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J Dairy Sci. 2014 May;97(5):2653-61. doi: 10.3168/jds.2013-7792. Epub 2014 Mar 5.

Bovine κ-casein inhibits human rotavirus (HRV) infection via direct binding of glycans to HRV.

Author information

1
United Graduate School of Agricultural Science, Gifu University, 1-1 Yanagido, Gifu, Gifu 501-1193, Japan.
2
Faculty of Applied Biological Sciences, Gifu University, 1-1 Yanagido, Gifu, Gifu 501-1193, Japan.
3
Faculty of Pharmaceutical Science, Kinki University, 3-4-1 Kowakae, Higashi-Osaka, Osaka 577-8502, Japan.
4
Central R&D Laboratory, Kobayashi Pharmaceutical Co. Ltd., 1-30-3 Toyokawa, Ibaraki, Osaka 567-0057, Japan.
5
United Graduate School of Agricultural Science, Gifu University, 1-1 Yanagido, Gifu, Gifu 501-1193, Japan; Faculty of Applied Biological Sciences, Gifu University, 1-1 Yanagido, Gifu, Gifu 501-1193, Japan.
6
Department of Molecular Microbiology and Immunology, Graduate School of Biomedical Sciences and Global Center of Excellence, Nagasaki University, 1-12-4 Sakamoto, Nagasaki, Nagasaki 852-8523, Japan.
7
United Graduate School of Agricultural Science, Gifu University, 1-1 Yanagido, Gifu, Gifu 501-1193, Japan; Faculty of Applied Biological Sciences, Gifu University, 1-1 Yanagido, Gifu, Gifu 501-1193, Japan. Electronic address: kanamaru@gifu-u.ac.jp.

Abstract

Human rotavirus (HRV) is a major etiologic agent of severe infantile gastroenteritis. κ-Casein (κ-CN) from both human and bovine mature milk has been reported to have anti-HRV activity; however, the mechanism of this activity is poorly understood. The present study examined the molecular basis for the protective effect of bovine κ-CN derived from late colostrum (6-7 d after parturition) and from mature milk. Among the components of casein, κ-CN is the only glycosylated protein that has been identified. Therefore, we investigated whether the glycan residues in κ-CN were involved in the anti-HRV activity. Desialylated CN obtained by neuraminidase treatment exhibited anti-HRV activity, whereas deglycosylated CN obtained by o-glycosidase treatment lacked antiviral activity, indicating that glycans were responsible for the antiviral activity of CN. Furthermore, an evanescent-field fluorescence-assisted assay showed that HRV particles directly bound to heated casein (at 95°C for 30 min) in a viral titer-dependent manner. Although the heated κ-CN retained inhibitory activity in a neutralization assay, the activity was weaker than that observed before heat treatment. Our findings indicate that the inhibitory mechanism of bovine κ-CN against HRV involves direct binding to viral particles via glycan residues. In addition, heat-labile structures in κ-CN may play an important role in maintenance of κ-CN binding to HRV.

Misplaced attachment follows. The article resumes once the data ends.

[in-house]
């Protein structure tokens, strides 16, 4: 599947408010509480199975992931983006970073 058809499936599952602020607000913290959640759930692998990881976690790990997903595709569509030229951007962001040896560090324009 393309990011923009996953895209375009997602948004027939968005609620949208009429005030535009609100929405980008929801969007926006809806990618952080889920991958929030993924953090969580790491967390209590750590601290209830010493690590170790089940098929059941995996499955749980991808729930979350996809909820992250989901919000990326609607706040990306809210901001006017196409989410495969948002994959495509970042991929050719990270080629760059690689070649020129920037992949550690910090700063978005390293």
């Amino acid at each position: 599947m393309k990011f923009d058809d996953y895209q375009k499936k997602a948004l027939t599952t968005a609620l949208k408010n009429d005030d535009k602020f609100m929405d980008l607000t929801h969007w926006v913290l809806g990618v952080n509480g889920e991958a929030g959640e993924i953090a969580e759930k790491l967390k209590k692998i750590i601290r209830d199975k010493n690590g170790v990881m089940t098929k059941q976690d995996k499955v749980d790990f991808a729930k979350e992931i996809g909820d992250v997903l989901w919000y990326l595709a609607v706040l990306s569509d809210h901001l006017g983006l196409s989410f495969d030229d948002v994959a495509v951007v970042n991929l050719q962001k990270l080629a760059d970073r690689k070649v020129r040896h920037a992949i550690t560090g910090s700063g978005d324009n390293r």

KEYWORDS:

colostrum; human rotavirus; κ-casein

PMID:
24612801
DOI:
10.3168/jds.2013-7792
[Indexed for MEDLINE]
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